Legend had played an influential role in advocating the culture of freedom and tolerance through the art of music.

The words spoken by Legend before his audience in Bahrain reflected his civilized thoughts about humanitarian issues regardless of sex, race, color or belief. The opposition commends Legend’s call and prayer ”for the people of Bahrain. And for those who stand for justice, accountability, freedom of expression, freedom of peaceful assembly, freedom to organize without fear of retribution, please know that I stand with you”. The Bahraini opposition will continue its movement to achieve the humanitarian values it shares with Legend, wishing him more success in his support to rights and freedoms for all.

The opposition also takes the opportunity to urge the Bahraini Authorities to engage in the establishment of a culture of human rights and tolerance to prevent hate.

The National Democratic Opposition – Manama, 4 March 2015

This video is called Bahrain : Opposition demand to be truly represented through truly elected government.

Save Peruvian terns in Chile


This video is about the Talagante raptor rehabilitation center in Chile.

From National Geographic:

Chilean Birdman Leads Efforts to Save Seabird in World’s Driest Desert

Naturalist Jürgen Rottmann strives to protect Peruvian tern’s nesting sites amid Chile‘s growing seaport

Katarzyna Nowak

February 28, 2015

Jürgen Rottmann—a naturalist and ornithologist widely known as the David Attenborough of Chile—rehabilitates giants.

He’s lived for 44 years in what is today a raptor rehabilitation center —overseen by the Union of Chilean Ornithologists—in Talagante, outside Santiago, caring for some of the largest birds in existence: emblematic Andean condors (longest wingspan among raptors), huge Chilean blue eagles, and southern caracaras, long-legged raptors with naked cheeks, black crests, and streaked chests. (He also looks out for an enormous helmeted water toad that lurks in a tangled bank of vegetation.)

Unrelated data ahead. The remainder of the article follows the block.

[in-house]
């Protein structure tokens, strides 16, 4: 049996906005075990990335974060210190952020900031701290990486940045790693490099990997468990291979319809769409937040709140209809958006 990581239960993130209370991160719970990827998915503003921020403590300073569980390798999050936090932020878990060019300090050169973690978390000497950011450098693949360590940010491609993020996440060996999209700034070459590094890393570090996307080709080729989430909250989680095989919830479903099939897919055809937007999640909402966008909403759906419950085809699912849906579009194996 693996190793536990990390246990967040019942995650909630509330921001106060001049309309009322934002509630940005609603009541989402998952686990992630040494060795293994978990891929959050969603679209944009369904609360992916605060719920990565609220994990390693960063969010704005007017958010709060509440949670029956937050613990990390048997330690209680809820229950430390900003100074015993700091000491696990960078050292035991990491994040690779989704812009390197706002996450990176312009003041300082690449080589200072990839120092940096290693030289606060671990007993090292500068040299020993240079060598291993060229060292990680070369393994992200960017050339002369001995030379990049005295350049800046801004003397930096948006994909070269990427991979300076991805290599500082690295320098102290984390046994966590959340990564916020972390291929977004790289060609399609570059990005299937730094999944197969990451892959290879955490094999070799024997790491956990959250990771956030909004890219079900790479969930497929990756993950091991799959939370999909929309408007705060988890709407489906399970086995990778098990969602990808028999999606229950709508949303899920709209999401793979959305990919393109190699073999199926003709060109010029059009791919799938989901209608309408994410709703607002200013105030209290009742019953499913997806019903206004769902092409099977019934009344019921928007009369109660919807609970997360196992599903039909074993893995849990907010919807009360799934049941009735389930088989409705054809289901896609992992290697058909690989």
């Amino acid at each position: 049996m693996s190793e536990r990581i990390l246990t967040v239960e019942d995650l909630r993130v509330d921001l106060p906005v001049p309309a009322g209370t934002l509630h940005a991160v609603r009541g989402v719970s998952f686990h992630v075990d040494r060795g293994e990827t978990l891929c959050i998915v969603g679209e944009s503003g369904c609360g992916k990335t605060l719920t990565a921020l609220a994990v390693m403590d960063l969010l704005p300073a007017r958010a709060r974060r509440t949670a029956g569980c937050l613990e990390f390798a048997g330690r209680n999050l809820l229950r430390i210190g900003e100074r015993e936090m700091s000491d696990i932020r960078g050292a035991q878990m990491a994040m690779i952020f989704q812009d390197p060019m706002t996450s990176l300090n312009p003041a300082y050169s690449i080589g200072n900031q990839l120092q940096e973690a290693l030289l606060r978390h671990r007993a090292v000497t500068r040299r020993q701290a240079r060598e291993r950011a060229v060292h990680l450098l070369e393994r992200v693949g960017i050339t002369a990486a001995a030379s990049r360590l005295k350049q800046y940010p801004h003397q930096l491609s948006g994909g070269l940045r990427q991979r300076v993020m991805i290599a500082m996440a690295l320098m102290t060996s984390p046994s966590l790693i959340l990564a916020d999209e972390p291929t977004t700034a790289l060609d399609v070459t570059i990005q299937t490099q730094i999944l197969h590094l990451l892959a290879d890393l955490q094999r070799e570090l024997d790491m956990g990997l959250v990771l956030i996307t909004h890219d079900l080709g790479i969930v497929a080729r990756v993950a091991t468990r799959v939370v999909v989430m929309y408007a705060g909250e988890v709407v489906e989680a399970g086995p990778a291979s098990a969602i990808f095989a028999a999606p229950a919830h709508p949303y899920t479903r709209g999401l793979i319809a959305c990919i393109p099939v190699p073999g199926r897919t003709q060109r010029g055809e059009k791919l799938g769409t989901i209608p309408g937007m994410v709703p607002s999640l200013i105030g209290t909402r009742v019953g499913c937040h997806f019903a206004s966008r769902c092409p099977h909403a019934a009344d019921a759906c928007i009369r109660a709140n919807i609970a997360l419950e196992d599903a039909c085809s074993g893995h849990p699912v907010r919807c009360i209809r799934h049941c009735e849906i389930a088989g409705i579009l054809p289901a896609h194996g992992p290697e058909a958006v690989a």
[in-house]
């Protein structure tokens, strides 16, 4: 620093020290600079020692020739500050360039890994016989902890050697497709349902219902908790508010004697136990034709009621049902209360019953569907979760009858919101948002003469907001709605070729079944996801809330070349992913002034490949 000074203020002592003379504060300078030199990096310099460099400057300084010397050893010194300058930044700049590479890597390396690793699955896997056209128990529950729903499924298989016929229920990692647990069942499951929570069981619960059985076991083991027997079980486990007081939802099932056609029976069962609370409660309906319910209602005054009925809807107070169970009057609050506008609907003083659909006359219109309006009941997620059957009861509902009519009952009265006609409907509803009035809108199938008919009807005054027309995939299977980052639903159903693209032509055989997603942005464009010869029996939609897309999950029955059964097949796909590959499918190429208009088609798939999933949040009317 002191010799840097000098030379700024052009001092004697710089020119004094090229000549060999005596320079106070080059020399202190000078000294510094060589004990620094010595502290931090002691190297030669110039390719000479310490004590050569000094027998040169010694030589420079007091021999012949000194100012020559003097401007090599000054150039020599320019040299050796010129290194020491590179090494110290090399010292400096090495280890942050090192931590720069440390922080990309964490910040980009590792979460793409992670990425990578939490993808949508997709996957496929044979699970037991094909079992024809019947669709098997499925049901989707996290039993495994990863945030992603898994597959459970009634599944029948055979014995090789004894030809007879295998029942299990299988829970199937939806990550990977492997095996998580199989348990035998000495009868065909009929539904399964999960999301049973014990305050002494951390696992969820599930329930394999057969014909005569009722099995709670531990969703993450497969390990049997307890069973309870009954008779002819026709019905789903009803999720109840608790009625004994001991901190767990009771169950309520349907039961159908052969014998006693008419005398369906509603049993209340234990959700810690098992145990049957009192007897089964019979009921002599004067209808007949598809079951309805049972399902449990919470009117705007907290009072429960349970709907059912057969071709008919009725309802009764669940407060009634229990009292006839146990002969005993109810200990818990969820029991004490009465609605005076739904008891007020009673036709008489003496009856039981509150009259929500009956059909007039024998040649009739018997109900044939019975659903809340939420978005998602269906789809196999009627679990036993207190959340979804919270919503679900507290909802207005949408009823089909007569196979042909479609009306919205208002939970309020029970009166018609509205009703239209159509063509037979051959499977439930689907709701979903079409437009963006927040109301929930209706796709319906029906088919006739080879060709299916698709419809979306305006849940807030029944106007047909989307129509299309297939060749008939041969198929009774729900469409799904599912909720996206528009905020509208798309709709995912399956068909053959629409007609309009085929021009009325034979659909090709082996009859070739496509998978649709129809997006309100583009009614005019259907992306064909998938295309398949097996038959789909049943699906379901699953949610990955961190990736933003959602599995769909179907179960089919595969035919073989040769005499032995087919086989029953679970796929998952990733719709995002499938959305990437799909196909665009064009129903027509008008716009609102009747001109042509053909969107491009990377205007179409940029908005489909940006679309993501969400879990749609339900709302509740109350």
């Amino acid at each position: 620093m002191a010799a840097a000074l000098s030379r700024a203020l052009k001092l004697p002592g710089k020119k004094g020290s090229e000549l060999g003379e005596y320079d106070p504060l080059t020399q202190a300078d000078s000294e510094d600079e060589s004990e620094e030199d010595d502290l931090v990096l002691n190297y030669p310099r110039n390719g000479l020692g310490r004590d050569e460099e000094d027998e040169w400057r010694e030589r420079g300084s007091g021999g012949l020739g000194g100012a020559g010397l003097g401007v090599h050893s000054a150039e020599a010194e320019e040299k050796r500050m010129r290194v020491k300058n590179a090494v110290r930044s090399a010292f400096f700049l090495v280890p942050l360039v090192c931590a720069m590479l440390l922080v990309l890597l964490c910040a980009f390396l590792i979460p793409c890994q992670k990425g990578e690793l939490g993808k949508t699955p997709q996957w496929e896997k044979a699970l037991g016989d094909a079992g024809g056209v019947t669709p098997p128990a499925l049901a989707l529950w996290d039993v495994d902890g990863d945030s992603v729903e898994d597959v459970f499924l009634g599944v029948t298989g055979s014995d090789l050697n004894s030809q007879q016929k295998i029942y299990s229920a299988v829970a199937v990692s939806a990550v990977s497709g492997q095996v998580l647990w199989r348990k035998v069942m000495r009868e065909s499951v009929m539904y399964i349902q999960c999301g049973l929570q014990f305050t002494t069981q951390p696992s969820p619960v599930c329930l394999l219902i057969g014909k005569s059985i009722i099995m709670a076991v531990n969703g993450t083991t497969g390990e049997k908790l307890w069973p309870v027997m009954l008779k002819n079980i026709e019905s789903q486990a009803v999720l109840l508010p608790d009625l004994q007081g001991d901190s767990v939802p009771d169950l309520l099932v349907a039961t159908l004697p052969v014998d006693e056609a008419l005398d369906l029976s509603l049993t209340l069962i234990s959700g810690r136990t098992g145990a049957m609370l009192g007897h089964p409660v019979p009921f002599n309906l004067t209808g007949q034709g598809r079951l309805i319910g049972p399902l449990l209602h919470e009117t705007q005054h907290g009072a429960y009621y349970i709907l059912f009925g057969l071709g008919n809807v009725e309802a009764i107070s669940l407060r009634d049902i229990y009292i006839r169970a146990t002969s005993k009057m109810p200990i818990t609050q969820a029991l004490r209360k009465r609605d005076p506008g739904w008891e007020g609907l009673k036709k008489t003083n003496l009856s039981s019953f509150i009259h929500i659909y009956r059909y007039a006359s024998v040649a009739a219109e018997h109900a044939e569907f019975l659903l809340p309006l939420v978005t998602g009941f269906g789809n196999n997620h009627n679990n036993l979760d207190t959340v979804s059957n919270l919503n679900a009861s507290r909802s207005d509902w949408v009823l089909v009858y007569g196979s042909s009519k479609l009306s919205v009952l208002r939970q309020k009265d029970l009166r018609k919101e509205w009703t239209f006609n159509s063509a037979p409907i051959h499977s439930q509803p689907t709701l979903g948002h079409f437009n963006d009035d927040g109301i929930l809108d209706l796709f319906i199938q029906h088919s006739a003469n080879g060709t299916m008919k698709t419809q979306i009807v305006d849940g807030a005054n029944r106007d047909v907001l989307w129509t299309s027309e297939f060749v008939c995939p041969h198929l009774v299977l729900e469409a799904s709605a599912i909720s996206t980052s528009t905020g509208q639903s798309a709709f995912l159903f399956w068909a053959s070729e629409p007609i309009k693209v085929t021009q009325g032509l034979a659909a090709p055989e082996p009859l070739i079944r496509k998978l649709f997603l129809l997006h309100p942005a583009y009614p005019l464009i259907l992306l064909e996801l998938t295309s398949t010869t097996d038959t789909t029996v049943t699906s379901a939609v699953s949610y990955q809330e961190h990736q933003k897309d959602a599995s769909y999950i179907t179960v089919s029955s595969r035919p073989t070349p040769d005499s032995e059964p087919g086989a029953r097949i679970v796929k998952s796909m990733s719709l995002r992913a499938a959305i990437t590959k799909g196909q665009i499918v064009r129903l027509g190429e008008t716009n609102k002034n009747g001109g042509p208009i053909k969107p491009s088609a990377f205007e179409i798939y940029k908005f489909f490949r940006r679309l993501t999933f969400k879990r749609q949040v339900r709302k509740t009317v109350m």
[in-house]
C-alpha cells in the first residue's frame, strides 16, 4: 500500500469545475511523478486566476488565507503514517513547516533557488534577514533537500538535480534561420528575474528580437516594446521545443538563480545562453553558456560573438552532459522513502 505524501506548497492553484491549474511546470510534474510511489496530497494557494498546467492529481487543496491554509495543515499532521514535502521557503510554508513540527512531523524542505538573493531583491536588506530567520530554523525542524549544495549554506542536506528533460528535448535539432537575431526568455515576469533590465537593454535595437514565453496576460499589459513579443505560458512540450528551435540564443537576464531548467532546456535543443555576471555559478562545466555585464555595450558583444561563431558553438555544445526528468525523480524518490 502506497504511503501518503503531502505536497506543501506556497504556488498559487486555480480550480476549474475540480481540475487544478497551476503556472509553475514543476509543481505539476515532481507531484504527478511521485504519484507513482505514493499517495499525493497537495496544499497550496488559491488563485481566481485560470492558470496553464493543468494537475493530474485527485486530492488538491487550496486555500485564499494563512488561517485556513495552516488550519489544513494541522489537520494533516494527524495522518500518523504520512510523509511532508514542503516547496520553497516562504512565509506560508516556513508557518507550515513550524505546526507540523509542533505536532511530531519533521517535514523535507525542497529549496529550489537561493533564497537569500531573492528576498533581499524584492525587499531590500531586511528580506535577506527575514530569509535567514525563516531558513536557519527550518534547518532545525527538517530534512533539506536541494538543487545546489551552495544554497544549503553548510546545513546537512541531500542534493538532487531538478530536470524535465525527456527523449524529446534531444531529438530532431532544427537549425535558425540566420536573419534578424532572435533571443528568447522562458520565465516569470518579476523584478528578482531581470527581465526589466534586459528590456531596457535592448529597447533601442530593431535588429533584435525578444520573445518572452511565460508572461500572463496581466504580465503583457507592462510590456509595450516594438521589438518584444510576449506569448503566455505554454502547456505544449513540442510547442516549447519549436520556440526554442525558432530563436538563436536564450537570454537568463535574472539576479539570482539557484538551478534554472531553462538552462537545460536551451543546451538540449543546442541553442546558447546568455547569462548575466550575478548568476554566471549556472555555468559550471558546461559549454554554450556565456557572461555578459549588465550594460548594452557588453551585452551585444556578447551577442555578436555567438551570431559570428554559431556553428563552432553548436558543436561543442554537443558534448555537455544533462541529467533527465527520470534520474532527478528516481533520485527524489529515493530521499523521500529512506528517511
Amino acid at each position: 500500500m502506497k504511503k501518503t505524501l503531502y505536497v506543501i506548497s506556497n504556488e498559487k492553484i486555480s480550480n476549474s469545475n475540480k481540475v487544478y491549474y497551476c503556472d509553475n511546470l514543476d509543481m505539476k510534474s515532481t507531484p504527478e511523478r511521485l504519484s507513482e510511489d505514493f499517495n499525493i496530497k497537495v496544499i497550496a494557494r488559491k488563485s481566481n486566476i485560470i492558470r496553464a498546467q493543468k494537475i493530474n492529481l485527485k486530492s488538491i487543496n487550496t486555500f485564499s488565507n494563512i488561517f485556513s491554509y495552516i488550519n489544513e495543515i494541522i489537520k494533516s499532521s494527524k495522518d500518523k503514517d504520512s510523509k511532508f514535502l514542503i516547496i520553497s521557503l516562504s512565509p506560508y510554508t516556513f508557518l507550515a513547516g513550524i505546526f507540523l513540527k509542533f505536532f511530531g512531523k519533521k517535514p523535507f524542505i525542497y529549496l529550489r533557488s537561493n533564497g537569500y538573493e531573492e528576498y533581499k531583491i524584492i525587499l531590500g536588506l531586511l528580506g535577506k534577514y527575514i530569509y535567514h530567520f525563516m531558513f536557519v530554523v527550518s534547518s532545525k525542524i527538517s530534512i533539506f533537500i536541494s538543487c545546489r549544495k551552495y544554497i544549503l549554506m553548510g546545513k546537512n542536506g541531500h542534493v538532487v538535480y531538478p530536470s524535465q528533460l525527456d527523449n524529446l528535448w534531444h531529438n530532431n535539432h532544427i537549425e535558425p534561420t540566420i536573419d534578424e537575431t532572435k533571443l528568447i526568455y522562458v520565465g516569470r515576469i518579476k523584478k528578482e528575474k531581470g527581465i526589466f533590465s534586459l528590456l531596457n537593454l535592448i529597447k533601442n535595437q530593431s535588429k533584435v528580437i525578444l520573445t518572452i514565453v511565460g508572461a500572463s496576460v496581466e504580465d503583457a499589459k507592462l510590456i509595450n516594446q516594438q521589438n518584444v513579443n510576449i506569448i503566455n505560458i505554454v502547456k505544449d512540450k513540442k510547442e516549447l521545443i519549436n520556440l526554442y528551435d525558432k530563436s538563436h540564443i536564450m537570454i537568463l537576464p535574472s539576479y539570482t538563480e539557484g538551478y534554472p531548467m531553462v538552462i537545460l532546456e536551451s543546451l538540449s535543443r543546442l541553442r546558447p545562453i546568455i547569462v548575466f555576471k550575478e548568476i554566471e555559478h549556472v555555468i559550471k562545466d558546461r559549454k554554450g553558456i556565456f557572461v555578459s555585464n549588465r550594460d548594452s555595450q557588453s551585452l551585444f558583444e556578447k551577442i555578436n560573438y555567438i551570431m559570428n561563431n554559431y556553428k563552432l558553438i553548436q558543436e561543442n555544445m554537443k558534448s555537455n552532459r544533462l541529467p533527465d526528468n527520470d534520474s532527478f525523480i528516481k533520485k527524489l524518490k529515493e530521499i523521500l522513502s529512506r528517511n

This video is about the Talagante raptor rehabilitation center.

Almost 900 miles (1,450 kilometers) to the north of the animal rescue center lies a barren desert where Rottmann has cultivated a soft spot for a tiny creature—a seabird not much bigger than his hand—the elusive and very rare gaviotín chico, or Peruvian tern.

This tern has flourished for millennia along a thin strip of coastline from northern Chile to Peru where the Atacama Desert meets the zone of rich upwelling in the Pacific Ocean known as the Humboldt Current.

No more than a thousand of the birds may survive today, largely because of human activities in northern Chile’s Mejillones Peninsula, a critical tern nesting area—and the site of a port complex, from which copper, vital to Chile’s economy, is exported.

In 2008, Rottmann helped establish a foundation to protect tern nesting sites—Fundación Para la Sustentabilidad del Gaviotín Chico—and was made its executive manager.

Rottmann and his field team have since spent years in the desert monitoring tern nesting sites, which are now clearly signed and demarcated; observing the habits of the terns and their predators; and even filling in pits and trenches made by the military in the terns’ habitat.

This video, in Spanish, is called Gaviotín Chico o Chirrío (Sterna lorata) Península de Mejillones – Antofagasta – Chile.